Analyst says the Ravens can make a few improvements with this year's draft

Despite the team's failure to make the NFL playoffs for the first time in six years, an overhaul of the offensive coaching staff and possible salary cap problems, ESPN draft analyst Mel Kiper Jr. believes the Ravens could be serious contenders again in 2014.


Kiper has been splicing film and watching video of college football's elite since April, and says this year's draft is strong and deep enough for the Ravens to fill holes that were left from last year's 8-8 season.

The Ravens have selections in the first, second, third, sixth and seventh rounds and could get a maximum of four more in compensatory picks from the league.

"They were in playoff contention up until the end of last season, so they should be able to help themselves in the draft and get back into the postseason," Kiper said.

On May 8, the Ravens will have either the No. 16 or No. 17 overall pick in the first round, depending on a coin flip with the Dallas Cowboys later this month. They could have a shot at Texas A&M;'s Mike Evans, the big wide receiver general manager Ozzie Newsome has coveted.

At 6-5 and 225 pounds, Evans is fast enough to get downfield and physical enough to get off press coverage at the line of scrimmage. He has great leaping ability, can shield off defensive backs and would give quarterback Joe Flacco a big outside target in the red zone.

Evans had 69 catches for 1,394 yards and 12 touchdowns last season. Unfortunately for the Ravens, New York is in need of a receiver, and Giants head coach Tom Coughlin has always preferred big receivers. Could the Ravens trade up to snatch Evans ahead of New York?

"They might have to go up four or five spots to get Evans," Kiper said. "But you know what you're getting, and he has tons of ability. If you have Evans on one side and Torrey Smith on the other, then you're really on to something."

The Ravens would be on to something if they drafted North Carolina tight end Eric Ebron in the first round instead of Evans. He had 62 catches for 973 yards and three touchdowns last season. At 6-4 and 245 pounds Ebron can play close to the line of scrimmage or in the slot.

If the Ravens re-sign unrestricted free agent Dennis Pitta and select Ebron, they could run the two-tight end offense that would allow them to balance up defenses. Like Evans, Ebron would give Flacco another target in the red zone.

Regardless, the Ravens are likely to walk away with one or possibly Texas Tech tight end Jace Amaro (106 catches, 1,352 yards, seven touchdowns), who is bigger and was more productive than Ebron last season.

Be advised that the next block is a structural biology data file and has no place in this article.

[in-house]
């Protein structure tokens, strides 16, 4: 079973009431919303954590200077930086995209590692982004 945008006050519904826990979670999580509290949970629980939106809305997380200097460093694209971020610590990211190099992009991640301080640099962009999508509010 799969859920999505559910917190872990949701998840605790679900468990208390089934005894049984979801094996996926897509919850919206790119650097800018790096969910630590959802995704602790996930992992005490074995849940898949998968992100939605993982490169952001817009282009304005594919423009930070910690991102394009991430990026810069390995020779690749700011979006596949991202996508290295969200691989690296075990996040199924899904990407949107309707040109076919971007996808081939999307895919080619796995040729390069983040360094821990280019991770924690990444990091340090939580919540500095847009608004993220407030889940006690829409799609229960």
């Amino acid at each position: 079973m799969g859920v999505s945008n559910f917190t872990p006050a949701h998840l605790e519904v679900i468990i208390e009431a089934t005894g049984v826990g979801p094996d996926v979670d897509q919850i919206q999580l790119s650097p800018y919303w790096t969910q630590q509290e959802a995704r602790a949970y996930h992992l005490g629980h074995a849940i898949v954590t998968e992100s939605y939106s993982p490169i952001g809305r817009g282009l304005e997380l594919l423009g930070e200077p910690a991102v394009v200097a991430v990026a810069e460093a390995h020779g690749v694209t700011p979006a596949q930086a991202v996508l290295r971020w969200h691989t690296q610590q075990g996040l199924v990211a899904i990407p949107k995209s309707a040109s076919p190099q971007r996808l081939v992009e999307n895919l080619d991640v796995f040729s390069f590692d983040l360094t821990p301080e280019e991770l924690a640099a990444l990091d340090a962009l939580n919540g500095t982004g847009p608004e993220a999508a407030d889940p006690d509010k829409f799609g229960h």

In the second round, the Ravens are likely to take a center or guard. Kiper still likes Ryan Jensen, the 6-4, 318-pound center the Ravens selected in the sixth round last season out of Colorado State-Pueblo. Jensen didn't play last season because of a broken foot.

If the Ravens believe Jensen can compete with Gino Gradkowski for the starting center position, then the Ravens might opt for a guard like Stanford's David Yankey or Mississippi State's Gabe Jackson.

Possible center candidates might include North Carolina's Russell Bodine or USC's Marcus Martin, both of whom can play guard.

"Regardless, they should be able to upgrade," Kiper said. "There will be a lot of good linemen still available at the end of the first round and heading into the second."

By the time the Ravens head into the third round, they'll probably be looking for a big running back, and then they'll go to the defensive side of the ball. They'd like to get another pass rusher or a free safety, one who might allow them to move second-year player Matt Elam to strong safety.

"They are set on defense, but they are going to need young players like Elam, Brandon Williams [tackle] and Arthur Brown [linebacker] to step up," Kiper said. "One of the keys is to stay healthy and developing young players. These guys will have to get it done this season."

Maybe a decade ago, the Ravens would have seemed on the verge of rebuilding, a job that lasted several of years. But these days, things can be turned around quickly, according to Kiper.

"The NFL is so fragile," Kiper said. "Look at Houston: They were favorites to win the Super Bowl, and now they have the first pick. Atlanta was another favorite to win the title, and they won four games. Washington went to the playoffs the year before, and they struggled this season. Then, just take a look at Kansas City. The Ravens aren't that far away. They can get back quickly with some good picks and if certain guys get better from a year ago."

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